To improve the fit of the model we propose a second model where the text entry rate for a session is that of the preceding session plus a difference calculated using the power curve and the modeled upper limit. To simplify the following equation we use DN for the difference in consecutive sessions: DN = aNx - a(N - 1)x. With this definition our model is:
The exponent z adjusts the shape of the transfer from the power curve to the upper limit. We use z = Rmax / (Rmax - Rlast) + 1, where Rlast is the highest measured text entry rate. The goal is to keep the predictions close to the observations for the duration of the measured data and then have them approach the upper limit.
Figure 2. Model 1 and the measured data.
While the model seems complicated, it is easy to implement in an ordinary spreadsheet. Figure 3 shows the result using the same data. To show long-term behavior the scale extends to 150 sessions. As seen, the best fitting power curve exceeds the theoretical upper limit somewhere around session 50. Models 1 and 2 approach the upper limit at a decreasing rate, as they should. The difference is that model 1 under-estimates the last measured sessions and most likely several sessions after. Model 2 under-estimates too, but not so much.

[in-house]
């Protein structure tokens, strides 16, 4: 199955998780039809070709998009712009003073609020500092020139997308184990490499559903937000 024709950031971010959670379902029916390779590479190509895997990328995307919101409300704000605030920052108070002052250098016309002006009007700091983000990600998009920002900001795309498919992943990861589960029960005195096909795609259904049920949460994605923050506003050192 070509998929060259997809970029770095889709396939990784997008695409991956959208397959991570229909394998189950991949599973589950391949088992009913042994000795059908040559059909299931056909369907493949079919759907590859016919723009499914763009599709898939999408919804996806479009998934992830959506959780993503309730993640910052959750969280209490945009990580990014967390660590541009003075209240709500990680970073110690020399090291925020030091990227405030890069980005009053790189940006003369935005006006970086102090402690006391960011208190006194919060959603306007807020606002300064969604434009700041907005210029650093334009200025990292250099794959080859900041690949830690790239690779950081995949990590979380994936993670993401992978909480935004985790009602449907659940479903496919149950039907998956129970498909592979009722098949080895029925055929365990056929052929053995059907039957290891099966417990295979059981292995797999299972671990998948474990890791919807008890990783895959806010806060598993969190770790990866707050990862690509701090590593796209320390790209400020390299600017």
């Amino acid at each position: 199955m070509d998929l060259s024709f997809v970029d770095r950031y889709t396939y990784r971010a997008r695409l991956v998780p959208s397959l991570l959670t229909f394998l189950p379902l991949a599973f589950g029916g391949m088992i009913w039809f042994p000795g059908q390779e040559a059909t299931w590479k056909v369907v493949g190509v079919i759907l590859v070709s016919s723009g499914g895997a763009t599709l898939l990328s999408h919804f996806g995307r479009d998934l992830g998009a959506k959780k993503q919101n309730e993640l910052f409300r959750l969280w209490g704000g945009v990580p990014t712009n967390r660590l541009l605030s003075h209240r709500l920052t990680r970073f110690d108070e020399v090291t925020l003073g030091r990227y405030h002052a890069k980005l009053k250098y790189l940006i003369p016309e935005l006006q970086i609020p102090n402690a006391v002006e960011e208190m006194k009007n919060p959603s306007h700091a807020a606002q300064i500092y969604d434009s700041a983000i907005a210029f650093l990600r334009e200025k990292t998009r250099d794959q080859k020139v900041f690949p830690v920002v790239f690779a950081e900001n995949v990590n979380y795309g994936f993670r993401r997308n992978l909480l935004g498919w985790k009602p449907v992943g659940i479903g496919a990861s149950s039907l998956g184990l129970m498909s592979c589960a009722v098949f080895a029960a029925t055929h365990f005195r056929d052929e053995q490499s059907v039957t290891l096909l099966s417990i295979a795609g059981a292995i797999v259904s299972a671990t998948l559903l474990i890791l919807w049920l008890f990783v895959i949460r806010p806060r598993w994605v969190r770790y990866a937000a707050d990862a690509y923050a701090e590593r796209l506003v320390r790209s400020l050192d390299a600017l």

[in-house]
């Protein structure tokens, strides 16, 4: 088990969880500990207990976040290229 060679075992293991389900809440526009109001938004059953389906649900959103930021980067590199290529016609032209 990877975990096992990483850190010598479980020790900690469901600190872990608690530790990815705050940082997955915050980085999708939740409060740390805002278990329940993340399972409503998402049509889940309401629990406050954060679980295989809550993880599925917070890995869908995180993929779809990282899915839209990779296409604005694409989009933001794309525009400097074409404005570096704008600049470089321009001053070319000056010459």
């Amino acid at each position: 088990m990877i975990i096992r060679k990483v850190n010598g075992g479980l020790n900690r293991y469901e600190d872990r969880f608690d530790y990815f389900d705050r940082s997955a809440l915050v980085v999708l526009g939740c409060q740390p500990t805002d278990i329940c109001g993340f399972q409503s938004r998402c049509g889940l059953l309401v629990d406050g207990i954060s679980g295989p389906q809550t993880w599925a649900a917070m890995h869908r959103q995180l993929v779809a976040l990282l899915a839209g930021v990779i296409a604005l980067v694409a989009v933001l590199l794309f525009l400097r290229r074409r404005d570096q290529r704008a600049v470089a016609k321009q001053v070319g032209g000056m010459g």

Figure 3. Long-term behavior of the models.
We are still examining models that fit the measured data better than model 1 but are simpler than model 2. The assessment of the theoretical foundations of the models is also work in progress. However, even our current imperfect models do a better job at describing the whole learning process than either of the component models.
Furthermore, they provide a clear graphical representation of a text entry method that facilitates comparisons with other methods. The method with the greatest area below the modeled curve during the period of interest is the best. A good method starts high, has a high upper limit, and reaches the upper limit fast. A not-so-good method exhibits a combination of the opposite symptoms. Figure 4 is an example of this kind of comparison. The QWERTY soft keyboard layout is initially faster, but after session 11 the OPTI layout is faster and according to the models it will remain so.
Figure 4. Comparing text entry methods (data from ).
In the examples above we used data from only one experiment. While other data sets produce similar results, we have not yet tested our models against all available data.
We described models combining the traditional power law regression model and upper limit prediction model of text entry rate. We then proposed two models that satisfy these requirements. The models have both descriptive and predictive uses in comparing text entry methods.